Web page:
Following a Cold Front

Yesterday's post showed a cold front from Hudson Bay into southcentral Canada and then northwestward parallel to the mountains in western Canada. Today that front has moved to eastern Hudson Bay to Lake Superior, South Dakota, then northwestward across Montana into southwest Canada. The polar front we were watching was stretched across the southern United States.

These fronts form in the middle latitudes where temperature contrasts from north to south create traveling cyclones (low pressure) and anti-cyclones (high pressure). The flow of these systems is a major part of managing the Earth's heat budget, bringing warm air north and cold air south to dissipate the middle latitude temperature differences. More about that in a different post.

For now we can say the arctic front continues to move southeastward with its air mass being modified by warmer ground, longer days, and mixing with warmer air. Ahead of the front warmer air is moving north to be cooled by colder land and water, shorter days, and mixing. 

 Surface Weather Map, Wednesday, November 8, 3:00 p.m. CST. Map plotted by Digital Atmosphere  available here: http://www.weathergraphics.com/

Surface Weather Map, Wednesday, November 8, 3:00 p.m. CST. Map plotted by Digital Atmosphere  available here: http://www.weathergraphics.com/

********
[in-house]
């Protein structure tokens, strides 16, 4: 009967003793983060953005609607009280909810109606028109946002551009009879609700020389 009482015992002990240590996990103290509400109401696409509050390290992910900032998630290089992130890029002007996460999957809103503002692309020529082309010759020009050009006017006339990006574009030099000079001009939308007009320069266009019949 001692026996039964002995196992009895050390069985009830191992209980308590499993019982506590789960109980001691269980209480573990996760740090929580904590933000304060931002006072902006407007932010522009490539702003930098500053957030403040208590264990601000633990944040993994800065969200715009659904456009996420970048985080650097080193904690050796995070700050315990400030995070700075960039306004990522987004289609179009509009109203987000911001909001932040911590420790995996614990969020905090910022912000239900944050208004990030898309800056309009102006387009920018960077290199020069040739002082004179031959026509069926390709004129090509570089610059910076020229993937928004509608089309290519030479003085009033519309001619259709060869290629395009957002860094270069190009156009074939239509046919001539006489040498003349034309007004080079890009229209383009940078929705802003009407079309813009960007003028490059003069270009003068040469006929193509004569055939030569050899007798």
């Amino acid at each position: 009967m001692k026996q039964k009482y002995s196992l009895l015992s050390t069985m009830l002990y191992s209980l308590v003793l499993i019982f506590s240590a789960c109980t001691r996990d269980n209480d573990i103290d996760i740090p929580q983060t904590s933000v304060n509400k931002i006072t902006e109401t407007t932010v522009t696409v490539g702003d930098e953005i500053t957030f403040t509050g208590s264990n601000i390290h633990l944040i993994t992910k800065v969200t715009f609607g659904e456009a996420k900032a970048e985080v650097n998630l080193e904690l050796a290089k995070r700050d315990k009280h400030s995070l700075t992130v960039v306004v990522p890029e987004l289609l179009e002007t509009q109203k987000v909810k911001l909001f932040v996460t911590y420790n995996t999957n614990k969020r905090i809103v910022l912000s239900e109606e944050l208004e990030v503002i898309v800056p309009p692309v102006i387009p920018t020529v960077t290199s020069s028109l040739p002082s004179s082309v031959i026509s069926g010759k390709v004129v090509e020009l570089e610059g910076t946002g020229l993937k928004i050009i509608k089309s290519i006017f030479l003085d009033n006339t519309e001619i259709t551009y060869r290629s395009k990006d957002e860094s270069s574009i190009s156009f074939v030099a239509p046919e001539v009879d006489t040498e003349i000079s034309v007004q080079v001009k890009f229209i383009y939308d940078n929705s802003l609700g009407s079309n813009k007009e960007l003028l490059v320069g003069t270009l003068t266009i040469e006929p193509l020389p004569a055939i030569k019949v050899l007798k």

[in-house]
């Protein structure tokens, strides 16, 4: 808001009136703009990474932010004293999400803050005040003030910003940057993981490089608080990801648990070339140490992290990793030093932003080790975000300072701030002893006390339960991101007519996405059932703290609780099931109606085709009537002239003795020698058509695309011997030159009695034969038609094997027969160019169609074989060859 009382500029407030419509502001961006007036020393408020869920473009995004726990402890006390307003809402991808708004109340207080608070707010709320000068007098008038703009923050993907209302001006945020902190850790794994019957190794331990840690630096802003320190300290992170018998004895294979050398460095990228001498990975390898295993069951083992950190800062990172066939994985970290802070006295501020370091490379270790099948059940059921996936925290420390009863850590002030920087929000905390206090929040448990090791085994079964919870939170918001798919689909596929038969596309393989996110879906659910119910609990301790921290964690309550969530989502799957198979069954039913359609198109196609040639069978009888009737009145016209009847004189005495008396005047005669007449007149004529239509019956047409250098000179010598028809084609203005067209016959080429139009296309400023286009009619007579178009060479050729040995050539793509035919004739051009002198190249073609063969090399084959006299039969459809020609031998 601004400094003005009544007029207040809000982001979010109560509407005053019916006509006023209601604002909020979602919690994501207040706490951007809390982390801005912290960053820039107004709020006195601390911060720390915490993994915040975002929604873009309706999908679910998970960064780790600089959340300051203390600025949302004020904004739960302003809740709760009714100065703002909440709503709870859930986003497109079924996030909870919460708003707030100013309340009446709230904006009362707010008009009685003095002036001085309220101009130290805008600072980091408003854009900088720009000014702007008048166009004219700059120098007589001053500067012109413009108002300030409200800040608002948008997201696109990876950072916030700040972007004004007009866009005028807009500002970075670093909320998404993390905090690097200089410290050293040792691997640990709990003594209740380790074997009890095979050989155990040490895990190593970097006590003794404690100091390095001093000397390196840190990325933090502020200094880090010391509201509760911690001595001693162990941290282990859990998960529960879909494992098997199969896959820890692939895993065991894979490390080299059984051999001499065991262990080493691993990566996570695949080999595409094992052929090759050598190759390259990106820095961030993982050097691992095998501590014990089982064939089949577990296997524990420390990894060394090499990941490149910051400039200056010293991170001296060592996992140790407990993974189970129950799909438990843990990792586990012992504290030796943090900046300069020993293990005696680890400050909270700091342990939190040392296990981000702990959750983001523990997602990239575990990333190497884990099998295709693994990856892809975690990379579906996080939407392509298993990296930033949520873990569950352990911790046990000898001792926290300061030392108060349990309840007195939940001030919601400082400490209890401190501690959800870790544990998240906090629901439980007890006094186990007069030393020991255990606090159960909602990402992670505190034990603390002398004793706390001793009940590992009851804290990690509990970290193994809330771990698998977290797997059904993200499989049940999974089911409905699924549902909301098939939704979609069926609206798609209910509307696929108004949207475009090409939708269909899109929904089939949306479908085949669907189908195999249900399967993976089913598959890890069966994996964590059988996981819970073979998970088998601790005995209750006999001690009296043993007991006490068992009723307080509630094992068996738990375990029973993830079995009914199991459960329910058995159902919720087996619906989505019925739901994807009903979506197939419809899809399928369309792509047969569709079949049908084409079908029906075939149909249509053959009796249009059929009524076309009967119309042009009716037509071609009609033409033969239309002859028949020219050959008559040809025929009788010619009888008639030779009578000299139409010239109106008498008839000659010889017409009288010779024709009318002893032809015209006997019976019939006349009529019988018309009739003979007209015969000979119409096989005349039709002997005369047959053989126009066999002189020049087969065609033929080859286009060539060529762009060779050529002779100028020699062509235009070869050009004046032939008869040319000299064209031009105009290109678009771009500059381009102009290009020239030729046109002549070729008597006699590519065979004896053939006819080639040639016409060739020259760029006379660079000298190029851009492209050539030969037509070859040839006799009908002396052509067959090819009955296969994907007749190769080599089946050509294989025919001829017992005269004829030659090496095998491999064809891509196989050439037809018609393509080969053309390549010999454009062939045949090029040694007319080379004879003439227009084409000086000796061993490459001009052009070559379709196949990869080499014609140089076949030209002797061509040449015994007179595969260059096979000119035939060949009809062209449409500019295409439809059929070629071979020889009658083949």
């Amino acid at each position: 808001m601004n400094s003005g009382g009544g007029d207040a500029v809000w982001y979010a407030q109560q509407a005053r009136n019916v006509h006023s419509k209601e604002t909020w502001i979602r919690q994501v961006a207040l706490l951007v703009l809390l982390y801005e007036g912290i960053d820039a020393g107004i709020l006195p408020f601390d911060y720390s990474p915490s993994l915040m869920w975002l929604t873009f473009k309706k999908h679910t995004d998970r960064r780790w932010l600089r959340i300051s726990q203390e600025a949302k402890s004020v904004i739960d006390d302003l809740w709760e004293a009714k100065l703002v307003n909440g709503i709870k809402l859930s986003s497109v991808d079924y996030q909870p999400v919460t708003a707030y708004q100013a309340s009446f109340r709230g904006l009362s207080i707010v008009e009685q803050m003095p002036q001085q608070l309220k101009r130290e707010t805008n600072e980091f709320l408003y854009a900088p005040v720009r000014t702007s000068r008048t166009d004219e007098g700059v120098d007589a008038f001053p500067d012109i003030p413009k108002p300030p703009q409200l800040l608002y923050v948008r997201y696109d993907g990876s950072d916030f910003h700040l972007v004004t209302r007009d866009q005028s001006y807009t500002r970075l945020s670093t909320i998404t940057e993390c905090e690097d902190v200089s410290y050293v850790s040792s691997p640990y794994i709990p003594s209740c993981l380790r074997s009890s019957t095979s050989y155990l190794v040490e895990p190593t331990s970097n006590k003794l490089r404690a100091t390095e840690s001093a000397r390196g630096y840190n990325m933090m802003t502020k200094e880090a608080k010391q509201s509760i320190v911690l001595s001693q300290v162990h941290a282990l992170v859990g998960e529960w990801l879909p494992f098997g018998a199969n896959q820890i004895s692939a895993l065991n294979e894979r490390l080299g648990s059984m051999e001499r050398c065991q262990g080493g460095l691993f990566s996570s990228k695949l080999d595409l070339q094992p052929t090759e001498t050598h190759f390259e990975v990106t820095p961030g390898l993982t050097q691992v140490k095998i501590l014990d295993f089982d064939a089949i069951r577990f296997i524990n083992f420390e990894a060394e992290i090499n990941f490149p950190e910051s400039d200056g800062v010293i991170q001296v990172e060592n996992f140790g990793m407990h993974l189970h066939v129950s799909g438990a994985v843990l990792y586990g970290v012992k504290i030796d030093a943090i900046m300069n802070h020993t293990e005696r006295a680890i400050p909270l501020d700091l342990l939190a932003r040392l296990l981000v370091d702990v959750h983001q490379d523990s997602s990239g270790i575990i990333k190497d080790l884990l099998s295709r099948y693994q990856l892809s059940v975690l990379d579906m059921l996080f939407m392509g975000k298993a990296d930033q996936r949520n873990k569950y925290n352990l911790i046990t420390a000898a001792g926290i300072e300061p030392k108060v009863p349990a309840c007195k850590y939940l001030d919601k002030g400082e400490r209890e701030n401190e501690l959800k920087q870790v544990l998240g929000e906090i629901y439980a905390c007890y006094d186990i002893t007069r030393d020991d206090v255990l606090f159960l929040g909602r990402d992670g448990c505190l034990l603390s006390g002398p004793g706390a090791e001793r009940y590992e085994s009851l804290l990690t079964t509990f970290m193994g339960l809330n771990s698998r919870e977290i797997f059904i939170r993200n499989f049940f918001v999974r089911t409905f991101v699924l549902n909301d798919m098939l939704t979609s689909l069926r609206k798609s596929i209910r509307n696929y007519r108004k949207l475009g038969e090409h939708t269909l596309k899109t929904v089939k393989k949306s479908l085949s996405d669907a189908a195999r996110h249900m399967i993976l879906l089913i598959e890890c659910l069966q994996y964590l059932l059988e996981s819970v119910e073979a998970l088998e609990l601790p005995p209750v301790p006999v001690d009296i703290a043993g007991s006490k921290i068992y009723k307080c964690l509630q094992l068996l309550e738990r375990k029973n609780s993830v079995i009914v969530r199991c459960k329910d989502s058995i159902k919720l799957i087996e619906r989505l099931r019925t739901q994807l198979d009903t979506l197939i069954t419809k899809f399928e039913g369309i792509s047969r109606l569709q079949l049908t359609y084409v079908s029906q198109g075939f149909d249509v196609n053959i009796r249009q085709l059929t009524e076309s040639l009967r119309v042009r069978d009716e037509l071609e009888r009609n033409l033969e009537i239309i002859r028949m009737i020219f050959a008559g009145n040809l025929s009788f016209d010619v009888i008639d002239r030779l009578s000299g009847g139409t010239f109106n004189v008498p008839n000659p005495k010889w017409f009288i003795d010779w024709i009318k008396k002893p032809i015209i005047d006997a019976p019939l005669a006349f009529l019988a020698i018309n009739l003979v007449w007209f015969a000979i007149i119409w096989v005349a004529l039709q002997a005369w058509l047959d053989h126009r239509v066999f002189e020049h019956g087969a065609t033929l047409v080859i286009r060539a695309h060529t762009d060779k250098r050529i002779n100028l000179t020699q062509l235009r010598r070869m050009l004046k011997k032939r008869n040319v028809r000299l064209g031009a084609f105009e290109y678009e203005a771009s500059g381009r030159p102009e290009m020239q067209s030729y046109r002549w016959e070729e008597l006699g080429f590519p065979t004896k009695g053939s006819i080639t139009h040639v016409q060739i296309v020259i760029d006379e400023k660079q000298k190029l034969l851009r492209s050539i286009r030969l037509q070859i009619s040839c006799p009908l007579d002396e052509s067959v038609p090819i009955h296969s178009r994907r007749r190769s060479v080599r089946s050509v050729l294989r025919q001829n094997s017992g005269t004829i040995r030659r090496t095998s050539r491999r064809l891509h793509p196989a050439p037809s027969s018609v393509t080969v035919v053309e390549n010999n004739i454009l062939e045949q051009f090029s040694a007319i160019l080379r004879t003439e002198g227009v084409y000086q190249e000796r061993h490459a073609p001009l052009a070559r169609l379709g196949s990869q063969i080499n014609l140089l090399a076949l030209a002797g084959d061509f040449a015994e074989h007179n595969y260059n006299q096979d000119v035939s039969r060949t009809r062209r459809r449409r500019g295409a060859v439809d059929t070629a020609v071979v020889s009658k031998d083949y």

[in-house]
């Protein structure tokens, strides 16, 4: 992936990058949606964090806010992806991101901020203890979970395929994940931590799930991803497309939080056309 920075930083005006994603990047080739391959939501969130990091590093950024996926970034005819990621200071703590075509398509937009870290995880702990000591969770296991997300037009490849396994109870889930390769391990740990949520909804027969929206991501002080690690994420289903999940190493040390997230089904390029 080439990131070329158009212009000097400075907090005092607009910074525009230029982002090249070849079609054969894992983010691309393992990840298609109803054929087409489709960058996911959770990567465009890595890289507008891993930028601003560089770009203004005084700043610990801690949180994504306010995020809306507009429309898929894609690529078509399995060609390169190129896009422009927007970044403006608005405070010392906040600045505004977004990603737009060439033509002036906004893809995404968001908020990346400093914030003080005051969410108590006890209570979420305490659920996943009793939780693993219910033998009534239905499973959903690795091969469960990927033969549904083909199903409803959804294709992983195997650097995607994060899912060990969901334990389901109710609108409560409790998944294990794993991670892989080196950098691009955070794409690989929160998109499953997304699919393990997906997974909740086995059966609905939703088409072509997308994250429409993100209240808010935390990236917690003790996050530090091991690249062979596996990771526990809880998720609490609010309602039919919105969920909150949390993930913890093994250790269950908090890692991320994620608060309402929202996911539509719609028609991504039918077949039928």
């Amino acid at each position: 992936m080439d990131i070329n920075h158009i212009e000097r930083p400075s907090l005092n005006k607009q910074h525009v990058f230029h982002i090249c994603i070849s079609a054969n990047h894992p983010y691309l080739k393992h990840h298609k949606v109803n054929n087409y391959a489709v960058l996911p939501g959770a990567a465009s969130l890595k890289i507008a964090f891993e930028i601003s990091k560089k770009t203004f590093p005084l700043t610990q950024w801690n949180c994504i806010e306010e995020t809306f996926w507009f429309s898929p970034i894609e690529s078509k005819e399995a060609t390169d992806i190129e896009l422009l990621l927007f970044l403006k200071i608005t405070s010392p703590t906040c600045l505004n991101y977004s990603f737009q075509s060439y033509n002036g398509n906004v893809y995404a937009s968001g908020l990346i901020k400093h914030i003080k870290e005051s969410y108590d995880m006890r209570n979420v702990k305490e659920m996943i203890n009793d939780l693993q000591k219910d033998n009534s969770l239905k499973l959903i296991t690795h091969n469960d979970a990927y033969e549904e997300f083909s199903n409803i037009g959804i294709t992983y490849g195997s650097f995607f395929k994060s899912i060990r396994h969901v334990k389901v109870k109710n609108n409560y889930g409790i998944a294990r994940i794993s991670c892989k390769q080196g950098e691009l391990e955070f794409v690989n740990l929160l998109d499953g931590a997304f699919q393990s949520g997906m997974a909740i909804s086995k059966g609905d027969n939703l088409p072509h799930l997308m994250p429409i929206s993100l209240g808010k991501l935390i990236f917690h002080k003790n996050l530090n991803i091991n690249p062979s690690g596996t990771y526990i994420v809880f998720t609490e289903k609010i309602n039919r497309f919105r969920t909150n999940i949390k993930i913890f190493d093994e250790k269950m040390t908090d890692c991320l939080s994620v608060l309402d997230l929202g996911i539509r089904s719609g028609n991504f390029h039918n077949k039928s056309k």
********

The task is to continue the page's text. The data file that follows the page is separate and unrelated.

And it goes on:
For those of you who like to delve in to the science of all this, below you will find what is called a RAOB (RAwinsonde OBservation). It is a sounding of the atmosphere made by an unmanned balloon which radios data back to earth as the balloon ascends. This sounding is from Davenport, Iowa at 6:00 a.m. CST today. It shows a dry air mass with the red line (temperature plot) and green dashed line (dew point). The spread between the two lines is substantial, indicating dry air. The greater the difference between the temperature and the dew point temperature the lower the relative humidity. In this case the dry air is sufficient to prevent precipitation as the cold front moves southeast across eastern Iowa. There is a lot more to this chart so I am going to leave it at that for now but it is one tool used by meteorologists to gauge what is happening in the air over our heads. 

 RAOB Sounding Plotted by the  RAOB Program available here: http://raob.com/

RAOB Sounding Plotted by the  RAOB Program available here: http://raob.com/

How often are balloons launched? Weather balloons are launched twice per day, 6:00 a.m. and 6:00 p.m. CST (7:00 a.m. and 7:00 p.m. EST and so on around the world). The balloons are launched simultaneously worldwide, at least twice daily, to measure upper air conditions including temperature, dew point, and wind. More than 200 other parameters are computed and plotted from these basic measurements. The chart about shows the temperature, dew point, and wind profiles (changes with height).

.Learn about weather balloons and how they are launched by clicking here. Where are the weather balloons launched i the USA? Check this website from NOAA. The launches are scheduled twice daily. Additional launches may be requested as the weather demands.